Museum: Snooty's death was preventable

Snooty the manatee

Snooty, the oldest manatee in captivity, died last month, and after a comprehensive investigation, museum officials said Thursday that his death was ultimately preventable.

"Mistakes were made," said Brynne Anne Besio, the South Florida Museum CEO. 

Besio said the staff learned that screws were missing in the access panel for the underwater plumbing area, and communicated the issue, but no action had been taken to repair it.

The result was the access panel falling off and Snooty swimming into the opening, unable to get out and drowning. 

Snooty had just celebrated his 69th birthday and was the oldest manatee in captivity, having lived at the museum for 68 years. 

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"His death was both painful and profound to us as individuals and us as an organization," Besio said Thursday.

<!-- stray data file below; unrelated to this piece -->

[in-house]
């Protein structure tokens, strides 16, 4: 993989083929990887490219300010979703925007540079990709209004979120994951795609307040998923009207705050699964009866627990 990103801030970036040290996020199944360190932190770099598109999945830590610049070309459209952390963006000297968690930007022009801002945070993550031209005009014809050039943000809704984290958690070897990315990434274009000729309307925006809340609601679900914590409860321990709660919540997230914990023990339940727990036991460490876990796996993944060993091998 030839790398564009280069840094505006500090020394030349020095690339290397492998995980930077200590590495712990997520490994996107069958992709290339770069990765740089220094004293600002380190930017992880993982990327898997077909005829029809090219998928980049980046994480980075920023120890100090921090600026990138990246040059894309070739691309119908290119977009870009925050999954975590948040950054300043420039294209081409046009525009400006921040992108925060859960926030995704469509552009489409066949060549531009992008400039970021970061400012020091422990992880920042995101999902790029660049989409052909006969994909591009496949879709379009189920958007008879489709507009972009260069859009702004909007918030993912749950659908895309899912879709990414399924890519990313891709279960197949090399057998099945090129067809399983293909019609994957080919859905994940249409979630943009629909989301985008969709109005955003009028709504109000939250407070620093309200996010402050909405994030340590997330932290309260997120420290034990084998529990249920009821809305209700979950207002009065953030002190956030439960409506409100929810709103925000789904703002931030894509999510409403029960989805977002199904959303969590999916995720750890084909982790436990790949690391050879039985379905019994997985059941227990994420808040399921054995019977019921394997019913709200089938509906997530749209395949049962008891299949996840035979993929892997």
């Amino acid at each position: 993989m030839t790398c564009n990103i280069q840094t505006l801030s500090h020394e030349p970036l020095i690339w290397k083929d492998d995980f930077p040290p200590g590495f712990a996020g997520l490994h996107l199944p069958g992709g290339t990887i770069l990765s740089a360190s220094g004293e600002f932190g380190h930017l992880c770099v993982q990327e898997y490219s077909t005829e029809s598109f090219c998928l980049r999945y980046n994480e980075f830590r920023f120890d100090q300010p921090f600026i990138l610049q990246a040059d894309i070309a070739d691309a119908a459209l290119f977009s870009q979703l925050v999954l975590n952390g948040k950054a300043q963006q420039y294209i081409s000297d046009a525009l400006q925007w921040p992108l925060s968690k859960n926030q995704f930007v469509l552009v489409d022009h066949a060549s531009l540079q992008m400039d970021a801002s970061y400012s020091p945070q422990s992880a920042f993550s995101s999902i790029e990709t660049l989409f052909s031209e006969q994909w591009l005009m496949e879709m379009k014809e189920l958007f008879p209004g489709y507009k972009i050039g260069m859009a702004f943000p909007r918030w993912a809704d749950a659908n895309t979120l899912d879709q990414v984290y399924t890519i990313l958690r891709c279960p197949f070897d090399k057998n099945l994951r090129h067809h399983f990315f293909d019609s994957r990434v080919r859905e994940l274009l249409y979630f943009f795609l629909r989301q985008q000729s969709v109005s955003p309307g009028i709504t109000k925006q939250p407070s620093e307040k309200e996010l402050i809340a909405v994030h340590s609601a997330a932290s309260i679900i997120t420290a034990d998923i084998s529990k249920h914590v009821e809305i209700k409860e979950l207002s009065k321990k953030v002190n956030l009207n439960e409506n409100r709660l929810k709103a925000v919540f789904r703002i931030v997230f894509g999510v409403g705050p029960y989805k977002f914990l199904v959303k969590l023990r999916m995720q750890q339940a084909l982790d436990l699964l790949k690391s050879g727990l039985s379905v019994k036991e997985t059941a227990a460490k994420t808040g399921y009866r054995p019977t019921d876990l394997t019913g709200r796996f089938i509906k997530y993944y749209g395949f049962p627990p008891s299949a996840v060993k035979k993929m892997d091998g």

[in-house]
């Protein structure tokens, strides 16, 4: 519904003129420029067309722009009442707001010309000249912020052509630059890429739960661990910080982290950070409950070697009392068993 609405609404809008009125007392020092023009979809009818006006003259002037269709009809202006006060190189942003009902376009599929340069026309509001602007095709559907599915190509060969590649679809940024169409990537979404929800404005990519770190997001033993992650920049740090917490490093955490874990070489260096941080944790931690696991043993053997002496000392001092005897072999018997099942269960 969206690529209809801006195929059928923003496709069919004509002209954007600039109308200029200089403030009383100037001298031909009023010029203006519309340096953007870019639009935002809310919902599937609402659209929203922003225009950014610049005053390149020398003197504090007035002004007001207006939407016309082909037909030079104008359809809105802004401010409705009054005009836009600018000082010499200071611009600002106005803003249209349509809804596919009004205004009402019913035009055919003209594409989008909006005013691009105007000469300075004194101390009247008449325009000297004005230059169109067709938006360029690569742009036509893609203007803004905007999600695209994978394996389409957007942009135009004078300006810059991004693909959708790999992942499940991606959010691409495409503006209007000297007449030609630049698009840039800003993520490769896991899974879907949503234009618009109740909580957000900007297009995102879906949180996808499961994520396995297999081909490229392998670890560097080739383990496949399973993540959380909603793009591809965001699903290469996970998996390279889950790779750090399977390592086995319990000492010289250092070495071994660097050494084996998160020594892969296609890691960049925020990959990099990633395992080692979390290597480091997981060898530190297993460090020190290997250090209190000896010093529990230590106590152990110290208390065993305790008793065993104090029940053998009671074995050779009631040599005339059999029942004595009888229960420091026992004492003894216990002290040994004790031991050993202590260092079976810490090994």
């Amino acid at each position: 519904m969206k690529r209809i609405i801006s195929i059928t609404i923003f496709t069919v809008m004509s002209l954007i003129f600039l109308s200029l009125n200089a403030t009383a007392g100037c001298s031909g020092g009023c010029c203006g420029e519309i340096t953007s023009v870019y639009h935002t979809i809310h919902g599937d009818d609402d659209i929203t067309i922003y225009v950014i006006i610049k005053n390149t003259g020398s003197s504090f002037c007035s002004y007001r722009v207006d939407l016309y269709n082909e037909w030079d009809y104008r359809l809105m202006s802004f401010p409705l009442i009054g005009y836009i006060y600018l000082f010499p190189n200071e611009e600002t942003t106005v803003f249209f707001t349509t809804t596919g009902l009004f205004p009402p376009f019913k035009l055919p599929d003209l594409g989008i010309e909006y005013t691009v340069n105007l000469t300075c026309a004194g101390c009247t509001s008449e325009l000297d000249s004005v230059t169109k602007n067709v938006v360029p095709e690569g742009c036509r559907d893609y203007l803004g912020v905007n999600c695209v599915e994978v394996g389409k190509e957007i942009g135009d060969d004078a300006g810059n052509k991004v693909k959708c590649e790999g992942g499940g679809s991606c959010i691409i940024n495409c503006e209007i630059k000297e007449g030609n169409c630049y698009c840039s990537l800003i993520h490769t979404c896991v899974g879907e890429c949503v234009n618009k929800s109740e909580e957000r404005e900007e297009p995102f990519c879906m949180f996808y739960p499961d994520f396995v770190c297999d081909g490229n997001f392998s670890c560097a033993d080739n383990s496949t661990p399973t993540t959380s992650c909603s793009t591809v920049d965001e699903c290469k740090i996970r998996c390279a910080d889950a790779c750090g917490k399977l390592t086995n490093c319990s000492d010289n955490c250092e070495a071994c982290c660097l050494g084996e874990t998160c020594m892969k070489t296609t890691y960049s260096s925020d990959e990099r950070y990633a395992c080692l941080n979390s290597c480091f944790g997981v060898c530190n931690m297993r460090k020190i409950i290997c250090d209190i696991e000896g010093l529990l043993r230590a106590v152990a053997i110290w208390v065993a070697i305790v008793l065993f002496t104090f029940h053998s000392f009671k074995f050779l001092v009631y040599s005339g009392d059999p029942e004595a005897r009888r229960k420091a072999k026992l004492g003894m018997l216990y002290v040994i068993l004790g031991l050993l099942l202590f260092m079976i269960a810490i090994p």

The accident was due to a breakdown in communication and lack of proactive follow-through, museum officials said, along with deficiencies in record-keeping and reporting. 

The museum said staffing changes have been made, and they are working to retrain and cross-train the staff in habitat inspections, creating new dive checklists, and inviting animal care experts and U.S. Fish and Wildlife in to look at the habitat and give feedback on staffing and protocols. 

"On behalf of the museum, I apologize," said Besio.

There will be a memorial for Snooty on Sept. 10th, which is free and open to the public. 

Three manatees still live at the South Florida Museum, and they will be released back into the wild once they have been nursed back to health.